What was the role of the battalion commander in Vietnam as it relates to his understanding of the Rules of Engagement?
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Battalion commanders had a greater degree of operational freedom than their superiors, although they did not always utilize that freedom. It did depend on what kind of force they were leading and what operations they were charged with carrying out.
One of the more well known and highly decorated battalion commanders in Vietnam, Colonel David Hackworth, is considered by many military historians to have been exceptionally good at battalion level operations. He served in the 101st Airborne Division during that war, developed and wrote The Vietnam Primer on counterinsurgency operations and adopted guerrilla warfare tactics that matched the style of fighting used by the Vietcong (Tiger Force).
As with most good battalion commanders, he understood how important it was to follow orders such as the ROE, while at the same time knowing how far he could bend those rules to make his units effective in combat while still making his superiors happy. In this sense, I think that was a typical experience for these commanders, who were charged with effectively carrying out missions despite their limitations. Those who could find a way to fight even with one hand tied tended to get promoted.
All American units in Vietnam, from the division level down to the battalion level and down to the squad level, were responsible for knowing and acting in accord with rules of engagement, which usually came down from the headquarters of the U. S. Army in Vietnam (USARV) or, depending upon the unit involved, the Military Assistance Command, Vietnam (MAC-V).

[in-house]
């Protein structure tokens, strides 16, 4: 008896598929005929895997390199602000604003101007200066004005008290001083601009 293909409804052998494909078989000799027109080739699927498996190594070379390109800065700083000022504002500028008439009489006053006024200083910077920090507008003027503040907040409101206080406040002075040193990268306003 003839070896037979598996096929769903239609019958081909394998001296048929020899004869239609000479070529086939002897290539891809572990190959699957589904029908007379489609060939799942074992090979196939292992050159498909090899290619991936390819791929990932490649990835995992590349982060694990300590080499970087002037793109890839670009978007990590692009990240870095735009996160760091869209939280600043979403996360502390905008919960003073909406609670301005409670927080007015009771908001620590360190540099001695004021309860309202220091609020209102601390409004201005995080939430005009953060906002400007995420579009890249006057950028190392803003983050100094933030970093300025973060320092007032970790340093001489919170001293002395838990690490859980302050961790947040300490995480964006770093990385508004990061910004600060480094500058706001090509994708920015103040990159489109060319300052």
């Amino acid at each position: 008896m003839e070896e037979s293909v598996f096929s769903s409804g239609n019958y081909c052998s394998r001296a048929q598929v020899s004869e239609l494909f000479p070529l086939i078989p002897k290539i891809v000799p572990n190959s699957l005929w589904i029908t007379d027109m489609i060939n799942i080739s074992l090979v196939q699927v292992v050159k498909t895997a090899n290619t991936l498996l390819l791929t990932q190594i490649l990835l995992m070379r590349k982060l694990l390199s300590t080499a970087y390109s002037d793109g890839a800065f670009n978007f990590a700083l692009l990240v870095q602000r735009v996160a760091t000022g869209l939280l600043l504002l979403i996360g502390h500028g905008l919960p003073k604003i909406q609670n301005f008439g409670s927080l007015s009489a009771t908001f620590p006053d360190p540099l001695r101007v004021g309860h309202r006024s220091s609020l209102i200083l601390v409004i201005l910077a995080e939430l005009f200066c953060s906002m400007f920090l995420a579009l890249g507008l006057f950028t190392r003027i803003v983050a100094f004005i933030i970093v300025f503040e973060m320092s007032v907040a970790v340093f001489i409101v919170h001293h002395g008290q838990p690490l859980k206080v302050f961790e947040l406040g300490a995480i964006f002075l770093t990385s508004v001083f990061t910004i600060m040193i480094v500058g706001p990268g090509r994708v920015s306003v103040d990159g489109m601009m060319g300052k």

The Rules of Engagement changed slightly from the beginning of the U. S. involvement to the end--that is, the ROE in the mid-1960's were more limiting than they were in 1969-1969, for example. After 1969, when the U. S. begin a steady draw-down of U. S. combat and support troops, the ROE became more restrictive again, this time to insure less U. S. involvement in the actual fighting than in earlier years.
In many cases, the ROE didn't actually change, but the terms that the military used for certain operations changed to reflect political correctness, and therefore the general public may have believed the ROE had become more restrictive. For example, in 1965-1967, Army infantry routinely engaged in "search and destroy" missions in which they would burn down a Vietnamese village suspected of either housing or supporting Viet Cong (Vietnamese communist guerrillas) or North Vietnamese troops. This phrase was banned sometime between 1967 and 1968, but the missions carried out had the same effect, but they were often called "pacification" operations--a meaningless difference, but it sounded almost humane.
Unfortunately, given the nature of the war in Vietnam, the ROE became "guidelines" that were often completely ignored at the company and platoon levels, not all the time, but often enough for people at higher levels to notice. Some divisions were more likely to try to adhere strictly to the ROE than others were, but to generalize about the extent to which ROE was observed is essentially useless.
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